Thursday, June 9, 2011

Coffee Anyone? (7)

Post 7 in a series describing the design and construction of a coffee table, the frame and legs of which will be make of bubinga, along with the shelf frame. The shelf panel is to be wenge, and the main table top will be glass. Previous posts in this thread can be found in the 'blog archive' to the right of the page (not visible to you if you are using a mobile device or Google reader).

I've been making steady progress over the past while, though this project has been somewhat on slow mode in the past two weeks as I have been waiting for the CNC work to be done. That was scheduled to happen on the 16th~24th of last month, but there have been delays for a variety of reasons - I'll not get into that here. Today I received a message from the sub-contractor that the cut out has commenced on the table top frame members, which are of semi-elliptical plan. Here's a sneak peak of a test piece - the piece's front face now profiled (it's upside-down in the picture):


The cut quality looks excellent from the picture at least. Hopefully, these frame pieces will be done tomorrow, and the legs are scheduled to be done about a week later.

In the last post, I had moved the locking miter joint joinery along for the table shelf. The next order of work on those parts was to mortise some of the pieces for pins which will secure drawbars connecting the frame to the legs:



Pin mortises cut on a couple of frame pieces now:



With all four complete, I moved on to mortising for the drawbars:



As a general rule, I always mortise for pins first.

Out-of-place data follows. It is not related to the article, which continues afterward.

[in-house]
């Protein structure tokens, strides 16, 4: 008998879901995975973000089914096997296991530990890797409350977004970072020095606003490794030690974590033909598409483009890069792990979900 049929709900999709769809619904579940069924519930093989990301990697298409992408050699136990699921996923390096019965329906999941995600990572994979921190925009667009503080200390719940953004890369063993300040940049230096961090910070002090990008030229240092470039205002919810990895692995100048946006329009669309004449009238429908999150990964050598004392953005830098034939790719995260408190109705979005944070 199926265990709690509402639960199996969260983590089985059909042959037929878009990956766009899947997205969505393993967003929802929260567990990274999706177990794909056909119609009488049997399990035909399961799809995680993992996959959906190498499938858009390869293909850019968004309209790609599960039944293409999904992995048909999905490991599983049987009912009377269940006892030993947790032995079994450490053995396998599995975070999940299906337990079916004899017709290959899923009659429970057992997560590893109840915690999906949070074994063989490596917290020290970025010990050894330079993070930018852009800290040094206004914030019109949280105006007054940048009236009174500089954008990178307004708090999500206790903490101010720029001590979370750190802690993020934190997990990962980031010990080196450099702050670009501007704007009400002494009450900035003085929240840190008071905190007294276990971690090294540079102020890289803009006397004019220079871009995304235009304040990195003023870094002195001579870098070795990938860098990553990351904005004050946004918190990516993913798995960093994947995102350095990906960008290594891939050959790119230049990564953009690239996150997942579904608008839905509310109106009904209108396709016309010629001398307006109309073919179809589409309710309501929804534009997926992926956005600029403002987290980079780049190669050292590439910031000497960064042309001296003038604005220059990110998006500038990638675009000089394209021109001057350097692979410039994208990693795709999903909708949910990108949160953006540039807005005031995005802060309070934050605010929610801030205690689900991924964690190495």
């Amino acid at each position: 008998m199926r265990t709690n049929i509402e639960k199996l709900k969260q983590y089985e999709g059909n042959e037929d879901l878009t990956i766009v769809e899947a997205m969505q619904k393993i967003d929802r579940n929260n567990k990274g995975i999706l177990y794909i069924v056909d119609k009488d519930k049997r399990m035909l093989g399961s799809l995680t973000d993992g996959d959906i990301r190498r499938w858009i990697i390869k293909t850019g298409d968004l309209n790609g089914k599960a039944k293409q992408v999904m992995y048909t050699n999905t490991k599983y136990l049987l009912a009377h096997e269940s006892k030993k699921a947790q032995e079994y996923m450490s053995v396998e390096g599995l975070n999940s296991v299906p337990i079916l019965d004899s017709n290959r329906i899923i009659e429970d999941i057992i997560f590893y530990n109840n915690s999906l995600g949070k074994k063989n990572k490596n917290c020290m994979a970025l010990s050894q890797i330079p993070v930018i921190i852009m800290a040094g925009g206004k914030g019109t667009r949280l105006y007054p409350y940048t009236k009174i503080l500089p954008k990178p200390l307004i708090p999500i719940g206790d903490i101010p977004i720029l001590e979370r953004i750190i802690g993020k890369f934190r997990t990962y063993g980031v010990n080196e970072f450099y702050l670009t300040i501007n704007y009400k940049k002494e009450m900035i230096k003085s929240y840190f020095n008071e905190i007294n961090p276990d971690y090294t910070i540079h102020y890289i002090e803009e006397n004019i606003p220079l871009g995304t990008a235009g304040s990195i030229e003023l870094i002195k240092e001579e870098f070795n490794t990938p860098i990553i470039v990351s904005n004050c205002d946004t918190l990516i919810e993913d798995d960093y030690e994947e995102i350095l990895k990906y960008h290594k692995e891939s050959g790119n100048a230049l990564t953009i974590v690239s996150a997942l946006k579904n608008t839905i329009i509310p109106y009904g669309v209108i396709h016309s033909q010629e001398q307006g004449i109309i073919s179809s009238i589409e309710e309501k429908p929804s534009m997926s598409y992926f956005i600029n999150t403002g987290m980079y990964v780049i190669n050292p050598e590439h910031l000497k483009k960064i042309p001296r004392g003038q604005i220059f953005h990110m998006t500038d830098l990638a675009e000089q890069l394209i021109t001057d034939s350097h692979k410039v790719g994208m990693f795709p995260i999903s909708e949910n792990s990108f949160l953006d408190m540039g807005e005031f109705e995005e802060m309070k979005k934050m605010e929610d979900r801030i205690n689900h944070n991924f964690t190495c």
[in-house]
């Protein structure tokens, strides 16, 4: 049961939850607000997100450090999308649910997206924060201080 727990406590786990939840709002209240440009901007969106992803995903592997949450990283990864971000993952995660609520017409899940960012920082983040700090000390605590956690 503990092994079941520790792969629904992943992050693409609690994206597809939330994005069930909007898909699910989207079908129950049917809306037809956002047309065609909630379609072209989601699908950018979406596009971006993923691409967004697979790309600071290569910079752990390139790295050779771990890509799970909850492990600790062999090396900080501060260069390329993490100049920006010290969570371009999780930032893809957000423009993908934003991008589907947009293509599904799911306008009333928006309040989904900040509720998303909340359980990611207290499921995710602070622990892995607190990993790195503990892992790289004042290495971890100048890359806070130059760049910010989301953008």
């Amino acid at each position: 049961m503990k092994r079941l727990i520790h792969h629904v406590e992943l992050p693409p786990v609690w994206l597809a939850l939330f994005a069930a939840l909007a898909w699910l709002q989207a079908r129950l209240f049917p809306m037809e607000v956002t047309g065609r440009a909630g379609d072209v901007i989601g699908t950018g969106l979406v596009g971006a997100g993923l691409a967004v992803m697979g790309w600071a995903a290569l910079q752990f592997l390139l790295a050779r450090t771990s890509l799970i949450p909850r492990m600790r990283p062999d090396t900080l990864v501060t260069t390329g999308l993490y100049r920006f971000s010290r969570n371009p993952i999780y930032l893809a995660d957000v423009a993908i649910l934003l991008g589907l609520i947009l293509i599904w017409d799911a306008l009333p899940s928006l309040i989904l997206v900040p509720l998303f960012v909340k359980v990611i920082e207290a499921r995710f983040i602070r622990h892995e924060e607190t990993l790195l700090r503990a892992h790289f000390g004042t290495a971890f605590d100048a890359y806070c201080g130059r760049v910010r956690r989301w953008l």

The draw bar mortises roughed out:


 
I then used a router to dimension the mortises for width. This was followed by cleaning the mortise end walls to the line with a chisel and guide block:



A cleaned out mortise, albeit with some kuzu in the bottom:



Next step was to use gauge blocks, 0.5"x 0.75" (the exact size required) to test the fit, followed by cleaning out and trimming as necessary:



Once the fit of the gauge block was decent, I tried the fit of the drawbars, which are just slightly fat for the hole, by about 0.002" or so:



That made for a decent fit for those parts.

A short while later, all 4 were done:



These drawbars will be fitted into corresponding pinned mortises on the legs, and that is how the shelf and leg lock to one another.  Housings have yet to be cut on the above-illustrated pieces. The connections will be done without recourse to glue, as has become my habit of late.

Another task on the list was to mortise the long side frame rails of the stretched octagonal shelf unit for the shelf batten's male half-dovetail tenons. Again, the hollow chisel mortiser got the ball rolling, this time with the aid of the machine's table being tilted:



The roughed out dovetail mortises:



Again, I used my router to clean the mortise side walls to required point.

Then, out come the chisels, along with an angled paring guide:

 

That's those two out of the way, though I can see they still a little loving yet in a couple of places with a paring chisel:



 Next it was time to move the Wenge panel along a bit, working the top surface over with my plane:



Then I made up a jig and routed the backside of the panel for the sliding dovetail female - starting with a first set of passes to rough out the trench:


 Then the trench was trimmed down to the right depth, and brought into the dovetail shape:



The tongue is still a little thick in the above picture, so...

...then I completed the trimming of the tongue around the perimeter of the panel, first working on the router table and then some final clean-up to dimension using a shoulder plane :


I've been doing some tests on wood samples with Vermont Coatings whey-based finishes, and so far the results look pretty good. It dries quickly, in about 2 hours, is virtually non-toxic and odor-free, and doesn't darken the wood as much as Tung Oil does. I'm not sure though whether I want to have the bubinga kept light or not. I might prefer a darker overtone to the bubinga, and use the whey-based finish on the shelf panel. I can also use a mix of the two (I've done tests and they seem compatible), strating with the Tung Oil and finishing with the whey. I'm not quite done with the testing yet.

All for today.  Comments always welcome. Thanks for coming by!  On to post 8

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